“All Christian virtue is located within that vocation [of bearing God’s image in the wider world]…Ultimately, God does not want human beings as perfected individuals, all clean and scrubbed but with nothing to do. Morality, surprisingly to some, is part of mission. Cleansed vessels are to be put to fresh use; conversely, fresh use requires cleansing.” (N. T. Wright, After You Believe: Why Christian Character Matters, pp 117, 206)
Archive for July, 2014
“If we understand the meaning of predestination in light of the biblical witness to God’s grace in Christ, we will understand it as both a gift and a task. In making this point, we end our discussion by emphasizing one of the most important and most neglected emphases of the biblical understanding of predestination.
For centuries Christians have talked mostly about what a privileged people God’s chosen people are, about the great ‘benefits’ that come when God chooses to be for us and not against us, about all the good things God will give us and do for us. All too often we have thought (and even said out loud) that we who have received the gifts of God’s saving grace can congratulate ourselves that we are ‘in’ with God, whereas others are ‘out’; included, whereas they are excluded; loved and helped by God, whereas they are not; saved, whereas they are damned.
That is not what predestination means in the Bible. According to scripture, it is true that God loves, protects, blesses, saves those who are chosen to be God’s people. But that is not the main thing the Bible says about them. It says that they are chosen not to be God’s pets or privileged elite but to be God’s servants, chosen not to receive and enjoy for themselves all the benefits of God’s saving grace others do not have but to be instruments of God’s grace so that others may receive and enjoy these benefits also…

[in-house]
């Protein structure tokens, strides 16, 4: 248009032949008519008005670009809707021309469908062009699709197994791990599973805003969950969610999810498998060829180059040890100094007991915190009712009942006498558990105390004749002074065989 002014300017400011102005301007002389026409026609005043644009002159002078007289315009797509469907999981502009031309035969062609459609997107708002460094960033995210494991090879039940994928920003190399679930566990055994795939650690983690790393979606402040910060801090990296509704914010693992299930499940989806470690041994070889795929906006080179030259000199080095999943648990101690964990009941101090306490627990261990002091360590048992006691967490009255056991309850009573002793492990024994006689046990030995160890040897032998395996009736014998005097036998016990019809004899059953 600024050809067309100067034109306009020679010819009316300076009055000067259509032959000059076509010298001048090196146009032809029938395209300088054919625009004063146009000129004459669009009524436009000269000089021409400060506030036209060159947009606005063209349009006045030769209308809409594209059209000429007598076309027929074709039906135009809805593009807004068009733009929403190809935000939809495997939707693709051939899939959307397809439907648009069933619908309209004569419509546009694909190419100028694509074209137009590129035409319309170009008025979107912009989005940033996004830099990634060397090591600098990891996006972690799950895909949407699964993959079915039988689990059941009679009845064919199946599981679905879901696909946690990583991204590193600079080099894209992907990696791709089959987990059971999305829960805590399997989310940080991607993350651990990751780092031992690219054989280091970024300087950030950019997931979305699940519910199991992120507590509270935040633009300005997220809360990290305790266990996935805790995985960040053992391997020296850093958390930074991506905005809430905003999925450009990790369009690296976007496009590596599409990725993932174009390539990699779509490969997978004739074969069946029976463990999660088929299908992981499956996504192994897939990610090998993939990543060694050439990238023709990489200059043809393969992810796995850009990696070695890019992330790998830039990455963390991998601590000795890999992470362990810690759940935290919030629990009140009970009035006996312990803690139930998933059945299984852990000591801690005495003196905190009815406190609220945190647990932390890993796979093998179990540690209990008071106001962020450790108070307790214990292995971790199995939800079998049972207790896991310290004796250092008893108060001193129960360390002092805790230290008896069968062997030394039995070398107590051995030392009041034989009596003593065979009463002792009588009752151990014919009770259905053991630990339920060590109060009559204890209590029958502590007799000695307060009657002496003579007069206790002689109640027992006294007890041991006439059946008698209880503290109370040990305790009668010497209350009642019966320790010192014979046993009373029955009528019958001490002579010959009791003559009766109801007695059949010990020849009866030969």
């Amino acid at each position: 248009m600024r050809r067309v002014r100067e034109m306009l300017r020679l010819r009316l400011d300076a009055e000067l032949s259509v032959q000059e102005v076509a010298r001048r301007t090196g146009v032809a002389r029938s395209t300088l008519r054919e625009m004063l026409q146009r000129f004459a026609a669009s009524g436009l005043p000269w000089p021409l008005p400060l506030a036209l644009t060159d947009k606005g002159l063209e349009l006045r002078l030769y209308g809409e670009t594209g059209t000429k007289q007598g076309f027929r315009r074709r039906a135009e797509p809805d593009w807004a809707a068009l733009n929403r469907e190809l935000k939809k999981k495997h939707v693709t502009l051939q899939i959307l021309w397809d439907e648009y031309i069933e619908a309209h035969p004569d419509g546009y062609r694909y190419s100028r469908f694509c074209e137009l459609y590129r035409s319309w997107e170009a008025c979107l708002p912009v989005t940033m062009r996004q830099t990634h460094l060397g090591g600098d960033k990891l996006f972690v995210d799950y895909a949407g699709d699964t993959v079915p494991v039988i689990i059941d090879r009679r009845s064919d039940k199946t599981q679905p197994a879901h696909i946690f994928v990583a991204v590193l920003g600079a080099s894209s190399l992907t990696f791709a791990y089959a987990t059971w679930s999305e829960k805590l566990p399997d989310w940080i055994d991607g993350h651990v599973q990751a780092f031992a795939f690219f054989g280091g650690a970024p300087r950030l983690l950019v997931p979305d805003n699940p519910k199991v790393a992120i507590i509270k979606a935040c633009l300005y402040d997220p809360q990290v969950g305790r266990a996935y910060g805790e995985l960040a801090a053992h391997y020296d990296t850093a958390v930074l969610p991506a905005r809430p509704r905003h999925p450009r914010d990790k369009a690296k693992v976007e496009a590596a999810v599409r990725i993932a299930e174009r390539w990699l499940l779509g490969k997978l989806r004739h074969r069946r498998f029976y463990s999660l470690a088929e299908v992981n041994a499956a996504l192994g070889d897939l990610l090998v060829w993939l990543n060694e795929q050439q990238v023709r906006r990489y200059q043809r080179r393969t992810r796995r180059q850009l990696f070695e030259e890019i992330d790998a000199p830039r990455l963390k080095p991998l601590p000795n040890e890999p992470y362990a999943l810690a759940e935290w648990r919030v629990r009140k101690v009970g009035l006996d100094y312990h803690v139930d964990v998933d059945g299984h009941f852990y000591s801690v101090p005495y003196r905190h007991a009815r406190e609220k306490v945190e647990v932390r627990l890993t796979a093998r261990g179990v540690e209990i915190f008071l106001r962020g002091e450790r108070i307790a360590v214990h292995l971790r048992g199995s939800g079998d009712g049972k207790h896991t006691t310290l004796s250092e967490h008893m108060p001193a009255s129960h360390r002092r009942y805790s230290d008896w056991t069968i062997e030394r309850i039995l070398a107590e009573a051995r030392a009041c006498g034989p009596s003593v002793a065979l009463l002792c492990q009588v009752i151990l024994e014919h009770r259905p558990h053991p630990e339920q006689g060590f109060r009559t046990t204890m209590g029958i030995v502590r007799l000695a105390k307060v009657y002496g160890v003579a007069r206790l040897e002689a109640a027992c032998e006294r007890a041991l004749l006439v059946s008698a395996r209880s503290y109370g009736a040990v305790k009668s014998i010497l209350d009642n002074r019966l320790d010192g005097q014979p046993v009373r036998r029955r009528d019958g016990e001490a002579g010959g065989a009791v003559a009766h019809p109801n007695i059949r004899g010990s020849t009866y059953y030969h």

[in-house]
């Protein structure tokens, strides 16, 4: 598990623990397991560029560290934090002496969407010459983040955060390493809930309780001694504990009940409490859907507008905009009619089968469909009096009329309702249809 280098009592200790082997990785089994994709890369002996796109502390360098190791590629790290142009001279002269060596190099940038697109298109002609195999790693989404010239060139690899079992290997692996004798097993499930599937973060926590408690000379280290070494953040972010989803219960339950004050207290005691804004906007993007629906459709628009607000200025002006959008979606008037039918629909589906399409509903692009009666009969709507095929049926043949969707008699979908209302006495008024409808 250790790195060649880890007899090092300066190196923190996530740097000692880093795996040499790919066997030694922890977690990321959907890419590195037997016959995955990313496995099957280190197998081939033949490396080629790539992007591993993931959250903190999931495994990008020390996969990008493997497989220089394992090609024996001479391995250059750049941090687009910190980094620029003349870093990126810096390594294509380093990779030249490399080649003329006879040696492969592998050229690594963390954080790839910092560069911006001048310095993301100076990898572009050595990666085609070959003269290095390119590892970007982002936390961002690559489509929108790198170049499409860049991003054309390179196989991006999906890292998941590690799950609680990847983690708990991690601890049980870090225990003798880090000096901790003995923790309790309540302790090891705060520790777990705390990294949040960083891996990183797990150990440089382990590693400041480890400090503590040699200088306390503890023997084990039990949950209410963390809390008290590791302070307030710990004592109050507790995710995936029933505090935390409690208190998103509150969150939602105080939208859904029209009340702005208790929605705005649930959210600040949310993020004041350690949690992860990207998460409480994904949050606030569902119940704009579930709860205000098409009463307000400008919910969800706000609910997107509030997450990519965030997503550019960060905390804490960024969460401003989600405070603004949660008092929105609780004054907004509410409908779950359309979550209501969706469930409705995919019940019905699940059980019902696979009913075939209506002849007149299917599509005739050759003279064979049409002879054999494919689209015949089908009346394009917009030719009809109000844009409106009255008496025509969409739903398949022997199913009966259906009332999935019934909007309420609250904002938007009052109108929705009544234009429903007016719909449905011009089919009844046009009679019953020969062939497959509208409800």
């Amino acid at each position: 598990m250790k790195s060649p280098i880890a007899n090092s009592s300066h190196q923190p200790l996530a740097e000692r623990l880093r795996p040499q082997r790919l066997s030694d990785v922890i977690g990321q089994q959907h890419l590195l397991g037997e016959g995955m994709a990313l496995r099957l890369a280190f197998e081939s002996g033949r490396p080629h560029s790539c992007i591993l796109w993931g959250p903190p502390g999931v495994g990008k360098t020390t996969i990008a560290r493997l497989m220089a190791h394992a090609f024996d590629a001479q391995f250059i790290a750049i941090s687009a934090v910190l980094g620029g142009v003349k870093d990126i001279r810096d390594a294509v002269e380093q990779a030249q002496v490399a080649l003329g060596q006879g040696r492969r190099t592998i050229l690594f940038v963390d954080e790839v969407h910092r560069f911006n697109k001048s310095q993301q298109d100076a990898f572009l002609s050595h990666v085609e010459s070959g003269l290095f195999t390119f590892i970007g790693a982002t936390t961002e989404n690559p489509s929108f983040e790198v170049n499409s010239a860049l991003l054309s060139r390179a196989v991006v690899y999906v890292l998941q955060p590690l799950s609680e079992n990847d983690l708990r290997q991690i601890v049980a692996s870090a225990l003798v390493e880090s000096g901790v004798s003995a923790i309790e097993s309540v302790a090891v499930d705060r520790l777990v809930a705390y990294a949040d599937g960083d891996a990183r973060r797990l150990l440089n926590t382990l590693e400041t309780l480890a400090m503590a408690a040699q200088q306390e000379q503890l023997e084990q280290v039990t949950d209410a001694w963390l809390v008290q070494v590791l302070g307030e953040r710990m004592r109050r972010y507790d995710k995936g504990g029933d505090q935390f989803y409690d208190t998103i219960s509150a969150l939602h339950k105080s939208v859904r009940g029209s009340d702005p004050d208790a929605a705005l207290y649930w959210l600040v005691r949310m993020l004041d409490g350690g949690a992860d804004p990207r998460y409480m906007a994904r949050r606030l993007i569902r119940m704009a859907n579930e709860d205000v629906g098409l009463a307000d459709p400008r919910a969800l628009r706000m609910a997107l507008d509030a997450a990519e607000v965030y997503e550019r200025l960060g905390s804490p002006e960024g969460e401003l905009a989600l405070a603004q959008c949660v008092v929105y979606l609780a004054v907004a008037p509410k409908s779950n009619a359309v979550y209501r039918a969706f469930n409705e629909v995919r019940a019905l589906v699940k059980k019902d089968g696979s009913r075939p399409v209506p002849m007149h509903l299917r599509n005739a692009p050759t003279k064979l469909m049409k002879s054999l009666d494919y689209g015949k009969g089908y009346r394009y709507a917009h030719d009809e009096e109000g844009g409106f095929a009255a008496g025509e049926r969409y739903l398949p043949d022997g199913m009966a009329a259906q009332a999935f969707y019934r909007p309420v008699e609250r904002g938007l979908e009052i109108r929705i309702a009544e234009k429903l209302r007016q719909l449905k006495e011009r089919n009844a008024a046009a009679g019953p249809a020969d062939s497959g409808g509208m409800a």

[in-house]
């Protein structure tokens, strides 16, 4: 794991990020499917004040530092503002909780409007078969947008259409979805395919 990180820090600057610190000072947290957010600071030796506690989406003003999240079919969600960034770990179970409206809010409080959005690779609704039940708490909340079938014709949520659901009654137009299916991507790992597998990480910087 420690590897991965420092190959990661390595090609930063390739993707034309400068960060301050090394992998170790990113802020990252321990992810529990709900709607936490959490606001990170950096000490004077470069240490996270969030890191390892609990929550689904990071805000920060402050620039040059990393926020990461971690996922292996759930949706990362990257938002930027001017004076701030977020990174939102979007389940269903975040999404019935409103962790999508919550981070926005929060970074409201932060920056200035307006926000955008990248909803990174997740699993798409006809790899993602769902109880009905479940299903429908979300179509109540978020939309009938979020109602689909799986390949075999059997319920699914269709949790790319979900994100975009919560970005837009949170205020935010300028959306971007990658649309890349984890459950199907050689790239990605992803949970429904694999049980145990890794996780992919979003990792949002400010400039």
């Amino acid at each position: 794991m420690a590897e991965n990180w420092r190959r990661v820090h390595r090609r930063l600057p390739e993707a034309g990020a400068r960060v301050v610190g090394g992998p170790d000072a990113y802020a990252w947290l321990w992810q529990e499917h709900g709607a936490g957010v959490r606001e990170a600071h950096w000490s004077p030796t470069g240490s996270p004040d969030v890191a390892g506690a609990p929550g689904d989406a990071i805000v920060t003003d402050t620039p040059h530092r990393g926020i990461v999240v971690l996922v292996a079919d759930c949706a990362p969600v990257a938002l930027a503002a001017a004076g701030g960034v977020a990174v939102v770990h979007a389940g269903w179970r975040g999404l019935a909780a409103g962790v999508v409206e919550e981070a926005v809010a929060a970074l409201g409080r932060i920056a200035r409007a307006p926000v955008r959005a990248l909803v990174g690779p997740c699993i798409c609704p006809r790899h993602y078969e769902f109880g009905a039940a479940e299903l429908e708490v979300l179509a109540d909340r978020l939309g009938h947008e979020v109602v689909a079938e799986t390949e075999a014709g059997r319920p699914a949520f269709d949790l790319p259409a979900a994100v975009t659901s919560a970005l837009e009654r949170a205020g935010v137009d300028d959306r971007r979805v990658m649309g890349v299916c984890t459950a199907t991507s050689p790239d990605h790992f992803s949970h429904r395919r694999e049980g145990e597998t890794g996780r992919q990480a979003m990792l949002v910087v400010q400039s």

That is what it means for us to be the chosen people of God. We too [like Jesus] are chosen not instead of but for the sake of the world’s outsiders. We are chosen not to escape from a godless and godforsaken world with all its sinfulness and suffering, but to be sent into it and live for it. We are chosen not so that we can congratulate ourselves because we live in the light while everyone else gropes in the darkness, but to be a light that shines in their darkness. We are chosen so that those who are excluded from the benefits of God’s loving justice and just love may be included. For we too are chosen not to be served but to serve, to take up our crosses as we follow the Chosen One of God who was crucified because he cared for all the wrong people.
The good news of predestination, in other words, carries with it a warning: Be careful if you want to be one of God’s elect insiders. It will make your life harder, not easier. It will not give you everything you want; it will demand everything you have. It will not put you on the side of the powerful and the righteous of the world but on the side of the powerless and undeserving sinners. The privilege is not that of enjoying material and spiritual blessings denied others; it is the privilege of living in self-giving love for them.” (Shirley C. Guthrie, Christian Doctrine, revised ed., pp. 139-40)